My experience studying university-level Spanish was nothing less than life-changing, in a way that was completely unexpected.

My initial objective was to major in Spanish (Letras), and then combine it with international business studies. I had been very successful taking 3 years of Spanish in high school, where I covered the entire Spanish grammar structure. The only problem was I couldn’t speak Spanish, (unless I translated what I was about to say in my head first), and I couldn’t understand when people spoke Spanish to me (unless they stopped and gave me time to translate each sentence in my head first). I thought this situation was acceptable, and that I just needed to study more.

During my first semester at the University of Illinois, I took a Spanish grammar class, and a Spanish conversation class. I did well in the grammar class, covering all of the Spanish grammar once again, but I had to drop the conversation class after 2 weeks, because I could say and understand very little. I now began to think it was strange that I had covered the entire Spanish grammar structure twice, but I still couldn’t speak or understand much.

I still assumed the problem was me, and I was determined to make my best effort to improve. I was convinced that if only I could understand the grammar even better, I would be able to speak. (Because I knew no other way, so more grammar had to be the way.)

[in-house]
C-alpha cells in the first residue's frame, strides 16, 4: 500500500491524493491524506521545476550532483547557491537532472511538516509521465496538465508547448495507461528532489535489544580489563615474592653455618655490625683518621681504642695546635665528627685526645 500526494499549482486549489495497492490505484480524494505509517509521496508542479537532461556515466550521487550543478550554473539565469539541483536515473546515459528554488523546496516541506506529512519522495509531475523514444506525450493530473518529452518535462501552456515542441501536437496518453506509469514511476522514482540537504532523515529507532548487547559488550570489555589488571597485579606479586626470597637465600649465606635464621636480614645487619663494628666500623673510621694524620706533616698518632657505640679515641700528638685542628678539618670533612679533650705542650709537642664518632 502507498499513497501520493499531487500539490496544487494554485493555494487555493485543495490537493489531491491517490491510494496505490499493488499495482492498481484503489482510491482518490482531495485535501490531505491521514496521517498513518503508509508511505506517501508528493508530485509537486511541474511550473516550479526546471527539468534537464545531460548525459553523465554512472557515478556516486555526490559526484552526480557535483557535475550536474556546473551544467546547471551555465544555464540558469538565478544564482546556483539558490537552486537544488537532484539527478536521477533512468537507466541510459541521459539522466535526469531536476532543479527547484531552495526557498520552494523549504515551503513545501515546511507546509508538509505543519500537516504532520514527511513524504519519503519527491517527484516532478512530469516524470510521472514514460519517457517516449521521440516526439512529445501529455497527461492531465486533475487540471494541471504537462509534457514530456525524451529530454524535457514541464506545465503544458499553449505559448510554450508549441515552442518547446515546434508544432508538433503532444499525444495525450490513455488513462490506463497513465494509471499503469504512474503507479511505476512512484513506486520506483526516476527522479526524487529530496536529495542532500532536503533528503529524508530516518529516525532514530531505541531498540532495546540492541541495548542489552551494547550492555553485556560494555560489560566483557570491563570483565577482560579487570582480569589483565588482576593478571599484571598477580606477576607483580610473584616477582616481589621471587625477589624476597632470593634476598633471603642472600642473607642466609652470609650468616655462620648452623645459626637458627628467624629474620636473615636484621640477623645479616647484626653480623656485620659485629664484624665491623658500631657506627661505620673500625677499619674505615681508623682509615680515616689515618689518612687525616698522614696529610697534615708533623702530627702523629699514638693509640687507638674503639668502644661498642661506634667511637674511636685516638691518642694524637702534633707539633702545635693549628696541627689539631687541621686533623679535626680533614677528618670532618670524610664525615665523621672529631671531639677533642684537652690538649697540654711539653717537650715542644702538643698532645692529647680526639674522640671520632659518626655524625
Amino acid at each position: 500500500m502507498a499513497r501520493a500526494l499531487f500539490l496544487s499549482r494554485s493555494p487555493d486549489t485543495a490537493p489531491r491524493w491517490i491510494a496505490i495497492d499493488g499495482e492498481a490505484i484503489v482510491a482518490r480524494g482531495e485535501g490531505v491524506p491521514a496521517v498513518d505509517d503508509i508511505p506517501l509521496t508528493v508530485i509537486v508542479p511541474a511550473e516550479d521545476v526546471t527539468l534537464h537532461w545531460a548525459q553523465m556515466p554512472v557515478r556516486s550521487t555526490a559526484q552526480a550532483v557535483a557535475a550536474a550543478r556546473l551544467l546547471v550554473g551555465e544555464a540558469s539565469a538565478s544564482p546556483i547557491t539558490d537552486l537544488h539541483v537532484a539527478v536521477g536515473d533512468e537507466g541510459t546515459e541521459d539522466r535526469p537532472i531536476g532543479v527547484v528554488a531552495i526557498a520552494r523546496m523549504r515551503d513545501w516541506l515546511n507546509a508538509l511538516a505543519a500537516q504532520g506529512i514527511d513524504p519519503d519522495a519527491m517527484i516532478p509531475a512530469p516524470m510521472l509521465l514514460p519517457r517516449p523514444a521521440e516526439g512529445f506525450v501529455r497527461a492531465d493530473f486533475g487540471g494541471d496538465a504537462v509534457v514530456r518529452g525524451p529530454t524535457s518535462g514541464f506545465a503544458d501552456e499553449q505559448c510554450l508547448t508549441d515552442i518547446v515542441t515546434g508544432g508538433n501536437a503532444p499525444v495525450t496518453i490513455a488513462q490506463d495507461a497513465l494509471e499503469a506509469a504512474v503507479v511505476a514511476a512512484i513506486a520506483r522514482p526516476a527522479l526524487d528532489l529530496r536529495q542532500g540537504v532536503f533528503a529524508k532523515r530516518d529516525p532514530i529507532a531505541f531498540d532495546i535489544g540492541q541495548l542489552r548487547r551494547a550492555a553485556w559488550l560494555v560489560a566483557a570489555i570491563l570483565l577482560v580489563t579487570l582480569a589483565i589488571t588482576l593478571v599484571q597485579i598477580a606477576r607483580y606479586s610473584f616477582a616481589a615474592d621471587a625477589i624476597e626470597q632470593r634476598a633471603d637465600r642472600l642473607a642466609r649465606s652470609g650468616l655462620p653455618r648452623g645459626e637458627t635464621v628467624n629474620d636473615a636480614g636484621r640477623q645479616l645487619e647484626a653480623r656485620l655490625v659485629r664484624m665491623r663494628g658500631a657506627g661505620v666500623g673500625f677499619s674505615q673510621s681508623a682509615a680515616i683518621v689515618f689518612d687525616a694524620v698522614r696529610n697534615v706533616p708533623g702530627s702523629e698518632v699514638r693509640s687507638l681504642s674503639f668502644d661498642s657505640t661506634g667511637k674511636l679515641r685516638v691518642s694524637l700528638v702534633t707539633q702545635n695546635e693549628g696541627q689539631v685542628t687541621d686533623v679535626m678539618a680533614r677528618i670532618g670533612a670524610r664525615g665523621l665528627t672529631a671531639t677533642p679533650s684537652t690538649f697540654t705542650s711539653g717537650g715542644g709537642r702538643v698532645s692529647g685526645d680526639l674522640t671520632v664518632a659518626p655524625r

During my second semester, I took a conversation class again, and another grammar class, covering all the Spanish grammar. What happened? The same thing! I still couldn’t speak! Now I felt very embarrassed.

Again, I thought the problem was me. When was I going to make that magical transition from grammar ………….. to speaking and listening?

And now an additional problem presented itself: there were no more grammar classes to take!

With no alternative strategy, I became completely discouraged and depressed, and I changed my major, and my life course.

It wasn’t until 6 years later I took a Master’s level course entitled, “Methods and Materials for Teaching English as a Second Language” and I discovered that a method based exclusively on grammar was not the only way to learn (or teach!) a language. There also was the functional approach, the communicative approach, and later I even learned the lexical approach. That was when I realized it hadn’t been my fault I couldn’t speak Spanish back then. The problem was I had been taught by using grammar only! This was so clearly ineffective, that it literally caused me to change majors, and my life path.

Let me say that again: An exclusively grammar-based method of learning Spanish literally caused me to change my life! I had to change majors and rethink my future. Fortunately, things turned out well, but it could just as easily have been dangerous: a language method playing with someone’s life. I have never forgotten that!

Ever since I began teaching 20 years ago, I’ve had many students who have had similar experiences. They come to me after studying English for years. They are very confident reading, but they feel very insecure speaking English. Usually they don’t know why they can’t speak after studying English for so long. Most of the time I discover that they too had been taught by using almost only grammar.

So I use my negative experience at my university to help my students. I’ve naturally used an eclectic method, based on a communicative approach and functional approach, only explaining grammar in moments or upon student request.
…And I have even built on that, using innovative approaches for explaining grammatical concepts when necessary, facilitating my students’ understanding of English.